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Jonathan Edwards: The Resolution Maker

The story behind his long list.
Jonathan Edwards: The Resolution Maker
Image: Leonard von Bibra / Unsplash

New Year's Day, as we know it on January 1, wasn't adopted until in 1752. At that time, Puritans eschewed New Year's celebrations. Rather, they encouraged their children to meditate on the year past and the one to come. And one Puritan in particular took to making resolutions. Resolutions, and a determined ability to keep them, fashioned the character of the leading pastor and promoter of America's First Great Awakening. And, according to his biographer George Marsden, his revivalism helped to shape America as an independent country.

Jonathan Edwards made resolutions throughout his life, but it's a list he made after graduating from Yale that has earned the awe of admirers for the past three centuries. "Resolved, to study the Scriptures so steadily, constantly, and frequently, as that I may find, and plainly perceive myself to grow in the knowledge of the same." Nothing was so trivial that Edwards couldn't work to improve it. "Resolved, to maintain the strictest temperance in eating and drinking." There are 70 resolutions in all, which Edwards regularly reviewed and strictly kept.

His constant sharpening of his character, introspection, and honesty enabled Edwards to become one of America's most influential theologians. "He remains a looming presence in the American heritage," Marsden writes. "For a century after his participation in the great revivals of the 1730s and 1740s, he exerted an immense influence on American theology and church life. He and his works were the fountainhead of a movement that sought to shape the new nation according to the principles of Calvinist revivalism." Nearly 150 years after his death, Mark Twain bothered to call him "a resplendent intellect gone mad." Like him or not, Edwards has been a force to be reckoned with in American religion.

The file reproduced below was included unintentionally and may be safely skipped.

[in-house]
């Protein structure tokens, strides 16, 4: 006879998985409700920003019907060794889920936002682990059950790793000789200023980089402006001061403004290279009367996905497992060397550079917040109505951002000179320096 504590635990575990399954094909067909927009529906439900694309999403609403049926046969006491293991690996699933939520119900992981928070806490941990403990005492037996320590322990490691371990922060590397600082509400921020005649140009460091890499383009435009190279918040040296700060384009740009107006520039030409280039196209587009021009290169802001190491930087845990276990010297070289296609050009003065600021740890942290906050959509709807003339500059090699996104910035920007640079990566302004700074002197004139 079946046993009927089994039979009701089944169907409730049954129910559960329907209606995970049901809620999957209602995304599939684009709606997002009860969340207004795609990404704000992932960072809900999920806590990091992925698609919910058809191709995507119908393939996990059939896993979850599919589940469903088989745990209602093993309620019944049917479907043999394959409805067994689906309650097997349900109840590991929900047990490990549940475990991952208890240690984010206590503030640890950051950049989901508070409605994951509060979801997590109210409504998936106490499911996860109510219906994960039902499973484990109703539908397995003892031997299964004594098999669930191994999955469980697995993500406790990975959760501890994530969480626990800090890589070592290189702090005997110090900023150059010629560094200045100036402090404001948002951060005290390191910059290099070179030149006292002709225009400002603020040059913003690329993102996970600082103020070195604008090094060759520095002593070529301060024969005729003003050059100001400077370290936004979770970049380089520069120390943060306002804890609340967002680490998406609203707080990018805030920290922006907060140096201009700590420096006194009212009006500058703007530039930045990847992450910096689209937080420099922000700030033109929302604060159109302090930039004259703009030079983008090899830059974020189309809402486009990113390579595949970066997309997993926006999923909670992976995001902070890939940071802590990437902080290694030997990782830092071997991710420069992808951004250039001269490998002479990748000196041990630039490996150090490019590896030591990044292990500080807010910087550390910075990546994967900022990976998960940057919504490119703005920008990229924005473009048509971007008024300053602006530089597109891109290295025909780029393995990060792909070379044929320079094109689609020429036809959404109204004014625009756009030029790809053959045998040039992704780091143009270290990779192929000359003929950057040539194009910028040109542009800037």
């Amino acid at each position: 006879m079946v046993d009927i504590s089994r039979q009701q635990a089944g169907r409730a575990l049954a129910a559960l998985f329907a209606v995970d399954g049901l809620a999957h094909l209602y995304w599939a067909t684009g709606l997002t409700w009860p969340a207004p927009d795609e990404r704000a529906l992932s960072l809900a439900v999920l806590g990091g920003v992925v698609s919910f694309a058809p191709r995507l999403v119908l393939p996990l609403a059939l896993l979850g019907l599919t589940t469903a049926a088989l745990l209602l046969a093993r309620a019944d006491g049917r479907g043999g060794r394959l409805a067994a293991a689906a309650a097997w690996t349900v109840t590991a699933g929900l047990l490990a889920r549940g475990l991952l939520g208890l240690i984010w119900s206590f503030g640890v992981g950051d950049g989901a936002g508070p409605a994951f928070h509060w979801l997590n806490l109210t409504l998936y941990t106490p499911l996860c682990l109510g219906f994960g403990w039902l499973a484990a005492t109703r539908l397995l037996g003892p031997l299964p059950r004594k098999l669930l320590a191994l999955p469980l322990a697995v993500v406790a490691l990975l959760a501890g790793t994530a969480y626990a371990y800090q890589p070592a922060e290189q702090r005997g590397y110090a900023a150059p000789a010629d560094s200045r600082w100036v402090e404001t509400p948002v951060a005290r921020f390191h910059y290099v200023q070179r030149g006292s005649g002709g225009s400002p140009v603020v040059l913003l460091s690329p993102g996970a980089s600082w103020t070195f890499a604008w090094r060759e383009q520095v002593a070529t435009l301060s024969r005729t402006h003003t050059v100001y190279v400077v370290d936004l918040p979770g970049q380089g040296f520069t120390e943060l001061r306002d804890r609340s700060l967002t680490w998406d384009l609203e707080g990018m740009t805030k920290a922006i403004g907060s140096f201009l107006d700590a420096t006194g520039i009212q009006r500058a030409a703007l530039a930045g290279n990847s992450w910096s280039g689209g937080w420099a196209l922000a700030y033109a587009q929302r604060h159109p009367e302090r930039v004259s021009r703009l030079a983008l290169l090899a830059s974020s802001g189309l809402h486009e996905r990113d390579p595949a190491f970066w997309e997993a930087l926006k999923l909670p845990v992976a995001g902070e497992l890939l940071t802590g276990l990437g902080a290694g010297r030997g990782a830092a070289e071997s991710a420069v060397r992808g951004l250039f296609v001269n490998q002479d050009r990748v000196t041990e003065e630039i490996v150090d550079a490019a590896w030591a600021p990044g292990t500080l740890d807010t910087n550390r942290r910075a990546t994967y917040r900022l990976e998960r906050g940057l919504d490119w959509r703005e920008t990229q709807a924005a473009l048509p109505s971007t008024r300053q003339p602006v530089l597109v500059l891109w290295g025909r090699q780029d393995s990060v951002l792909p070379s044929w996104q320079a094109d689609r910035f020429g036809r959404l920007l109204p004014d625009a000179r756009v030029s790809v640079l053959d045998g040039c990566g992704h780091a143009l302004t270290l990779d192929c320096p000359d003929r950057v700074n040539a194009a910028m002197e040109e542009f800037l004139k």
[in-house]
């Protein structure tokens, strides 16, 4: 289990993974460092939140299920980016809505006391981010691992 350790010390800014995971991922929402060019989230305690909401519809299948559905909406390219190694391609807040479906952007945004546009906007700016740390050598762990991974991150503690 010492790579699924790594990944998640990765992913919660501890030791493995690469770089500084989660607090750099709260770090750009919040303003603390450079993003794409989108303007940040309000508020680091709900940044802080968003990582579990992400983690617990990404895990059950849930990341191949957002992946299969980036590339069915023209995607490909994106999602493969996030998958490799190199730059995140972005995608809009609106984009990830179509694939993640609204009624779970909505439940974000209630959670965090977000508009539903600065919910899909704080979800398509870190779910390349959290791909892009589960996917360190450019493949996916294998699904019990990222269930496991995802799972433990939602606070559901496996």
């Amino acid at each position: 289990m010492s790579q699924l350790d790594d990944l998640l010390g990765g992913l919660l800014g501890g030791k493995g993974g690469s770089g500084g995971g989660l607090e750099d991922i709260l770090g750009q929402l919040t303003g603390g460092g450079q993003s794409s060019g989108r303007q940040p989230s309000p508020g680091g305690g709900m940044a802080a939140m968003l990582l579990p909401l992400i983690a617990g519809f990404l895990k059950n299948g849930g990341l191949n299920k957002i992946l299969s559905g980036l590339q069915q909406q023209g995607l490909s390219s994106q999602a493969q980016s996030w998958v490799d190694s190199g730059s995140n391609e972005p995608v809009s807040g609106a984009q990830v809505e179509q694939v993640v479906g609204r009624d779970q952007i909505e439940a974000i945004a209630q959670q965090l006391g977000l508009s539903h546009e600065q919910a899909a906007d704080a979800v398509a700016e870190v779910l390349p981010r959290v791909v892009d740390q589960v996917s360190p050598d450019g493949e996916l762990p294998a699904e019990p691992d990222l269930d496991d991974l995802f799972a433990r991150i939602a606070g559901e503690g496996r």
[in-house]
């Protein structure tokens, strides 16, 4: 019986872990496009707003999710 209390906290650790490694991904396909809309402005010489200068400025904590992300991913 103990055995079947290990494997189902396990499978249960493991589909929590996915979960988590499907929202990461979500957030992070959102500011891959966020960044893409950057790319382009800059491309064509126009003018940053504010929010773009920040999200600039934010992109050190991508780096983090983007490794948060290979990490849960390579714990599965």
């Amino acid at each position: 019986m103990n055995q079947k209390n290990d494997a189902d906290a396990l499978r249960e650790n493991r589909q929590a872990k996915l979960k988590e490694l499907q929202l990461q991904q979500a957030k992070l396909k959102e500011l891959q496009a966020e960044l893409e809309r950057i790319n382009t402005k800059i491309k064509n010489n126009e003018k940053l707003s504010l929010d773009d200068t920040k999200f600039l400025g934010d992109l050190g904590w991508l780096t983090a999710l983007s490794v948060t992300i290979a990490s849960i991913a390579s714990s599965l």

More than simply the preacher who stirred emotions in "Sinners in the Hands of an Angry God," Edwards held a vision of a loving, sovereign God.

Edwards did all this, writes Marsden in his biography, without ever writing what he hoped would be his magnum opus, A History of the Work of Redemption. As a full-time pastor of the church in Northampton, Massachusetts, and the frontier missionary church in Stockbridge, his resolutions brought about the habits that led to his amazing productivity as a theologian and pastor. "Resolved, never to lose one moment of time, but improve it the most profitable way I possibly can."

Hard Times

But Edwards's disciplines not only brought him success as a theologian, they brought him conflict and hardship as a pastor. In 1749, Edwards published An Humble Inquiry into the Rules of the Word of God, Concerning the Qualifications Requisite to … Full Communion. In it, Edwards set out his Communion views, which were becoming increasingly opposed to the views the congregation had been accustomed to since Edwards's grandfather pastored the church. "The book took aim at his grandfather's open Communion doctrine and at any notion of church membership that did not restrict itself to 'such as are in profession and in the eye of the church's Christian judgment godly or gracious persons,'" according to Allen Guelzo.